Better Equipment and Better Instruction Can Make A Difference In Your Game

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Stringing is one of the most misunderstood things about tennis, even with its newly-found publicity from the pro game. Recreational players still pay less attention to stringing and racquet dynamics than they do to the color of their team uniforms.

Guess which is more important?

 In every instance I can imagine, stringing is more important than the racquet itself. The highest-quality frame on the market, custom-matched to your game, will not help you much if it is strung with the wrong string and/or tension. Meanwhile, if the frame is not perfect for you, but it’s strung properly, you will be able to make confident, repeatable swings and get consistent results.

A dedicated racquet technician will do everything possible to educate himself and keep up to date on industry trends. I am one of the very few to attend every Grand Slam Stringers (GSS) Symposium, a wonderful learning environment where we study every aspect of racquet work: stringing, customizing, string science, machine maintenance and proper business practices.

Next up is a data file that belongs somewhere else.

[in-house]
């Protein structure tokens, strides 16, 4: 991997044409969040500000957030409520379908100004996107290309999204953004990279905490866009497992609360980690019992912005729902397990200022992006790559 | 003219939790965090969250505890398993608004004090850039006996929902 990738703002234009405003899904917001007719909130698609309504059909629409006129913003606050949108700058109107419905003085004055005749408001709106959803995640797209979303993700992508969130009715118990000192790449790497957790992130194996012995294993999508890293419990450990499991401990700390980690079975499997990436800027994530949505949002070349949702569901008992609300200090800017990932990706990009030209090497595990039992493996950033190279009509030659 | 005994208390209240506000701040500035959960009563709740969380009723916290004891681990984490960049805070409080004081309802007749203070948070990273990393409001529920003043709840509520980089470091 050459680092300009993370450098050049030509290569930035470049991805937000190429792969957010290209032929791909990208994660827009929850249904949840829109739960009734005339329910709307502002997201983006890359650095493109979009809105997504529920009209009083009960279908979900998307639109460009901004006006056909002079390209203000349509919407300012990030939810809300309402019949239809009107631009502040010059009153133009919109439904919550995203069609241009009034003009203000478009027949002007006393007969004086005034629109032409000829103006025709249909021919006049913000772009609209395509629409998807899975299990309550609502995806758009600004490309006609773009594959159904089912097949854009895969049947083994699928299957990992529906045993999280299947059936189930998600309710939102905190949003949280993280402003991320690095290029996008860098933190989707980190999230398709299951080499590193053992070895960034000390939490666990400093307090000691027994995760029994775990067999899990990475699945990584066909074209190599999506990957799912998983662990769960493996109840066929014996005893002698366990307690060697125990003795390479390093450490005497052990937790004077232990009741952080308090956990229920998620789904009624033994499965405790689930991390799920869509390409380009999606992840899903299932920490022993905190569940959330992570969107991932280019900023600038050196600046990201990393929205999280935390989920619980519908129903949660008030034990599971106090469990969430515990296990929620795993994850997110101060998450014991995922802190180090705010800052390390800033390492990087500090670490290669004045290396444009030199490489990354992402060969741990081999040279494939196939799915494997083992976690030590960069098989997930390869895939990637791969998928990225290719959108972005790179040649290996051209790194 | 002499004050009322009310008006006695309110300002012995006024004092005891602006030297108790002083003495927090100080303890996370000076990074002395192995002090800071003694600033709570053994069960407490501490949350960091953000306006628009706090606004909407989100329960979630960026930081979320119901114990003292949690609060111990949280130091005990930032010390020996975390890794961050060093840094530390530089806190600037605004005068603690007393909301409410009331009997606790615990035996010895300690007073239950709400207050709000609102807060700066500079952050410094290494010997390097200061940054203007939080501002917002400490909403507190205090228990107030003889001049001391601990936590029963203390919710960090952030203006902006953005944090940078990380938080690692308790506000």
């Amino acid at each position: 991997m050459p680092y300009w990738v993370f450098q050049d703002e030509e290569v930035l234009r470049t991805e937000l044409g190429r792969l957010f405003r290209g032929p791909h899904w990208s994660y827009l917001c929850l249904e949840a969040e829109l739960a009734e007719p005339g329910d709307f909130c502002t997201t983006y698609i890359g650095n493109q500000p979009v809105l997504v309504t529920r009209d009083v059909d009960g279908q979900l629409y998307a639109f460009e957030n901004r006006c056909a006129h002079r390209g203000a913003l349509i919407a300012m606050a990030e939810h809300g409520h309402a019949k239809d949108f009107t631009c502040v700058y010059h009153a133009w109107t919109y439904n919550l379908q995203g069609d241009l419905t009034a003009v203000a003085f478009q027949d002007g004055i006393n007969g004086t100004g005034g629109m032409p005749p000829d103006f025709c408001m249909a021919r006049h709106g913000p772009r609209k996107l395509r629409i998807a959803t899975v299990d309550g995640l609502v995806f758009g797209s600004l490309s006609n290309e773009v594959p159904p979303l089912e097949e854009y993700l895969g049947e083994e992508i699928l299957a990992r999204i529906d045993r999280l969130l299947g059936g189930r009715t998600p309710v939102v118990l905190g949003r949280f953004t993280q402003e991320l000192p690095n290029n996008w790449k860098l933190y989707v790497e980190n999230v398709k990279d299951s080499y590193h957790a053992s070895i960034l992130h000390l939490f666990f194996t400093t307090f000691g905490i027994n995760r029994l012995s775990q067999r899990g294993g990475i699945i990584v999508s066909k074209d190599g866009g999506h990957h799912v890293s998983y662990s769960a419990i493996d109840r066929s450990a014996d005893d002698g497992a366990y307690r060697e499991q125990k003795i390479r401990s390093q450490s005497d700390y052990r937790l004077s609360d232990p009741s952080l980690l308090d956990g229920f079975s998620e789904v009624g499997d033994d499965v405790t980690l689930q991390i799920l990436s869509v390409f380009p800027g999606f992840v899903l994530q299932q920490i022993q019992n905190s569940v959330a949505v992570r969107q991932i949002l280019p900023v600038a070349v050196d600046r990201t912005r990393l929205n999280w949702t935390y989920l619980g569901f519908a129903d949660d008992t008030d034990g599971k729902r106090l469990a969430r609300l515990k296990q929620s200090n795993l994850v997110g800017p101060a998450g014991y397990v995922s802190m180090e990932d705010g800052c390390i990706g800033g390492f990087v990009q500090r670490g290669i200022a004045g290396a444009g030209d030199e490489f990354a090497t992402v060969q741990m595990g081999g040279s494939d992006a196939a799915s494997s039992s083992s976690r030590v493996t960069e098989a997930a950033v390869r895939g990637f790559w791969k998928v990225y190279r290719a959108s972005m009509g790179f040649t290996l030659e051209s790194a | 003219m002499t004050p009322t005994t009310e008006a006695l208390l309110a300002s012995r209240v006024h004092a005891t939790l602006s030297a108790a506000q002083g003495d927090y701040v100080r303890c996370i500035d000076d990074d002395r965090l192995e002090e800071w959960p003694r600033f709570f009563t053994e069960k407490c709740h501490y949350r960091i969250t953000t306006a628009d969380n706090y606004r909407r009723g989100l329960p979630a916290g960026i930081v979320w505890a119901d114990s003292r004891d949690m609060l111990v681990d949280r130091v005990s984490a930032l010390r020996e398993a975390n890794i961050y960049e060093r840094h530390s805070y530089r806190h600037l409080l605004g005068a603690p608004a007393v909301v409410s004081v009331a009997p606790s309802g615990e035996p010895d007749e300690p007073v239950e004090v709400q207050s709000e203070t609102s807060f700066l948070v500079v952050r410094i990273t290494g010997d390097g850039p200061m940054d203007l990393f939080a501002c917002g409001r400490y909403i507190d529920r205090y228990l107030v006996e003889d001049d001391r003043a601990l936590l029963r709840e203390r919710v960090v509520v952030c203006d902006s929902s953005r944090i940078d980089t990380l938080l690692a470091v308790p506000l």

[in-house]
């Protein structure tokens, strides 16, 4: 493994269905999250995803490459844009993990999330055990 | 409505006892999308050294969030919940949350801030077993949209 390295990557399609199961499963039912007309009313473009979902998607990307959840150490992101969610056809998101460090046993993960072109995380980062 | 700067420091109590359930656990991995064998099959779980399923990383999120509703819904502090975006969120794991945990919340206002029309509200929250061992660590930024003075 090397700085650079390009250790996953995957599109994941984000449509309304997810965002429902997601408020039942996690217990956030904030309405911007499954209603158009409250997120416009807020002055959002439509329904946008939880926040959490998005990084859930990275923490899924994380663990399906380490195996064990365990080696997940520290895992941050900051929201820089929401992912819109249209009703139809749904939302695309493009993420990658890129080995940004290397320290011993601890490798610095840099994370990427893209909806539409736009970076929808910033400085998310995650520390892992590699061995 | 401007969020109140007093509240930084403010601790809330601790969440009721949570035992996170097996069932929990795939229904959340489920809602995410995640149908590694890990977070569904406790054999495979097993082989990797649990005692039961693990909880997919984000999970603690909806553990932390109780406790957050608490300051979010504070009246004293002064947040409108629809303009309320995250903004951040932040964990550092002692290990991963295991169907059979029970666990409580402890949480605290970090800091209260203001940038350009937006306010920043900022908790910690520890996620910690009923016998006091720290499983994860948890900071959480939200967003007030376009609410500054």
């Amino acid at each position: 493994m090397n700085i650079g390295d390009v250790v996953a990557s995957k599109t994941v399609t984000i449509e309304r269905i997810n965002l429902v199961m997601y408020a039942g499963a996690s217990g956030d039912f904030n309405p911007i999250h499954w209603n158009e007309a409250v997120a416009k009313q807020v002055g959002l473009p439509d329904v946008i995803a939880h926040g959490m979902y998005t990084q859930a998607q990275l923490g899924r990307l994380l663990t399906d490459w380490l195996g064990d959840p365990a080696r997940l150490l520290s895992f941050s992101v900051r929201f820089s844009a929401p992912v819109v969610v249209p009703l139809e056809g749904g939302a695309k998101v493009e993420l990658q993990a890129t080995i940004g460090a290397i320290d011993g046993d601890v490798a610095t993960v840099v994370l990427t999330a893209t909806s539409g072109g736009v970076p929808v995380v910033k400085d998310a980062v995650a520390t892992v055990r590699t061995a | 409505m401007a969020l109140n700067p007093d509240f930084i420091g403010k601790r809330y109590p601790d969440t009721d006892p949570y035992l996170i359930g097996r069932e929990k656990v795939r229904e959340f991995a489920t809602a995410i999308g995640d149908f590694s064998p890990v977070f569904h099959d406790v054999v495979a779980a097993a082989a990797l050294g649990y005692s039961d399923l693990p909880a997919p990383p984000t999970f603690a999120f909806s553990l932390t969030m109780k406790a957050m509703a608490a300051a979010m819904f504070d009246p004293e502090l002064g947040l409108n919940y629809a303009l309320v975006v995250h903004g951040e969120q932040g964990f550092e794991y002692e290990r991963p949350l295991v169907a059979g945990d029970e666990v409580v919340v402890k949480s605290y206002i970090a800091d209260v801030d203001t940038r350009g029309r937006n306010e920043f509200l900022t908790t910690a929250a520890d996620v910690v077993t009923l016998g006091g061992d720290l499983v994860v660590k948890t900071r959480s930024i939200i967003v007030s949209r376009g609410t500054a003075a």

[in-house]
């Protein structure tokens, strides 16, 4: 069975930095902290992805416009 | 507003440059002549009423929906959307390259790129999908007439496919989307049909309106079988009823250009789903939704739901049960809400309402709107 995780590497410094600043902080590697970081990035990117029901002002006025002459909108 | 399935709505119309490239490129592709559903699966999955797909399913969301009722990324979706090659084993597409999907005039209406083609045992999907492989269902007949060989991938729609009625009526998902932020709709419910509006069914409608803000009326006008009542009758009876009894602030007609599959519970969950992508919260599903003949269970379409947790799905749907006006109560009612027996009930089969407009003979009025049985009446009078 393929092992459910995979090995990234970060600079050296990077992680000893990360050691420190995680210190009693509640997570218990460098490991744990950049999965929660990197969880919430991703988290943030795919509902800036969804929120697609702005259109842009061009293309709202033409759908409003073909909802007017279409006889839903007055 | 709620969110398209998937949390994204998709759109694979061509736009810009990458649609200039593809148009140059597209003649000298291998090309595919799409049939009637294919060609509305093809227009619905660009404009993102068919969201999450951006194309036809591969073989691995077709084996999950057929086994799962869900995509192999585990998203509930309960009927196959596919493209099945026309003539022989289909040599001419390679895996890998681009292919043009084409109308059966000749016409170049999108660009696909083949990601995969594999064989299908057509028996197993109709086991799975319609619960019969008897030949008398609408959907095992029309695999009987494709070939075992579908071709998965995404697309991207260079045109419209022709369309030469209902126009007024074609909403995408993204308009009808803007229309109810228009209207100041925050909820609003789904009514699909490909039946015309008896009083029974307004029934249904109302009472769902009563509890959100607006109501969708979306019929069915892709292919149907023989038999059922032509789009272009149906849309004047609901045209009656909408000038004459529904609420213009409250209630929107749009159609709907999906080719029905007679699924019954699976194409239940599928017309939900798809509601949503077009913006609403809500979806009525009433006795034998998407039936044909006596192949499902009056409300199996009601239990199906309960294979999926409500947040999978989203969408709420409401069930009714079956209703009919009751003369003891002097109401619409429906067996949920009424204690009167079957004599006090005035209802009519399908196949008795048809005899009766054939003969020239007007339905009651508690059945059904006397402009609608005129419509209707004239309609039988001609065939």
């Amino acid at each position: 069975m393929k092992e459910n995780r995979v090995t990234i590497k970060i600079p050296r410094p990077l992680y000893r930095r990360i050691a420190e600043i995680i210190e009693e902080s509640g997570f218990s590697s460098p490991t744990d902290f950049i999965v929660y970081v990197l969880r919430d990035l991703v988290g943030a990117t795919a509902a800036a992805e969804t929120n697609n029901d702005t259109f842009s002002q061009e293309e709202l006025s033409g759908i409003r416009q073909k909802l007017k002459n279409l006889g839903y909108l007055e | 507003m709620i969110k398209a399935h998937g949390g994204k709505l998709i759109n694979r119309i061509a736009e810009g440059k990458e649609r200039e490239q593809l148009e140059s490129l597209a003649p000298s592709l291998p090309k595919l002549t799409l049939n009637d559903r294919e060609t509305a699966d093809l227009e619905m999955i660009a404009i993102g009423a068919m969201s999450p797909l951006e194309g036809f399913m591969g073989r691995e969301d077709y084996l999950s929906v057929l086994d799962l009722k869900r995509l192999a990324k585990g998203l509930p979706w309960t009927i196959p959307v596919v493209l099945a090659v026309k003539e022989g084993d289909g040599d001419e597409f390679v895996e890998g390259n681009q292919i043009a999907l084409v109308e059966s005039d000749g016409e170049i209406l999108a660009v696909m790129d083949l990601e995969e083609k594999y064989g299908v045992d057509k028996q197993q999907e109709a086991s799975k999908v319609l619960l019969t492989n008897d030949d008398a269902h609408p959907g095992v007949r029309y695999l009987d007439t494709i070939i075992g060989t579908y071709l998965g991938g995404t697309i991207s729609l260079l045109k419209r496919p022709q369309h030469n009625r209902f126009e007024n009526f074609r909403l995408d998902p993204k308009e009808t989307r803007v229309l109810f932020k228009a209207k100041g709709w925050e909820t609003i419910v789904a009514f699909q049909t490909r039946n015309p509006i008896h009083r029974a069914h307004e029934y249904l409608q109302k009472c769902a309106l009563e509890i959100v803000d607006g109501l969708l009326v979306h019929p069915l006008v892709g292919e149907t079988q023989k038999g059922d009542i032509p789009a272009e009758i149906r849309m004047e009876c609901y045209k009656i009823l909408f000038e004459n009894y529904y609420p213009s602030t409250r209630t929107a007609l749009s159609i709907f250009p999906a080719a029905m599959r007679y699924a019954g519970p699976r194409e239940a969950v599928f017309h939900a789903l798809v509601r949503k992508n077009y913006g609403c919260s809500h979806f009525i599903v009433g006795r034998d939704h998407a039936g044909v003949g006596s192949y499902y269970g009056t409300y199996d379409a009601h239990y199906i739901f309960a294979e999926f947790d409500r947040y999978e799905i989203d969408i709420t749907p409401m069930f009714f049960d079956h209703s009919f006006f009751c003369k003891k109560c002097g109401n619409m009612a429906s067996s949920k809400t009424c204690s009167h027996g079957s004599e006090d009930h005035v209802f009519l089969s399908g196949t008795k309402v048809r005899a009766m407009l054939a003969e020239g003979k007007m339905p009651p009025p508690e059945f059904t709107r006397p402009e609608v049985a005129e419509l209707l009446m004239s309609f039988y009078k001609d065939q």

I try to teach tennis the same way I play it:  with passion and a sense of humor.  Don’t come to take a class or lesson from me if you can’t laugh at yourself, or if you’re concerned about laughing at the other players or even at me.  Everyone is fair game on my court, and I want a good time to be had by one and all.

I will make every endeavor to show you the proper technique for each shot, but the most important thing is that you enjoy the experience. If your strokes aren’t perfect, but you enjoy your style of play and aren’t going to compete at the highest levels, who am I to argue? As long as your swing isn’t physically hurting you, feel free to tell me to buzz off.  Imperfect strokes with good strategy will be more fun than mindless technique, anyway.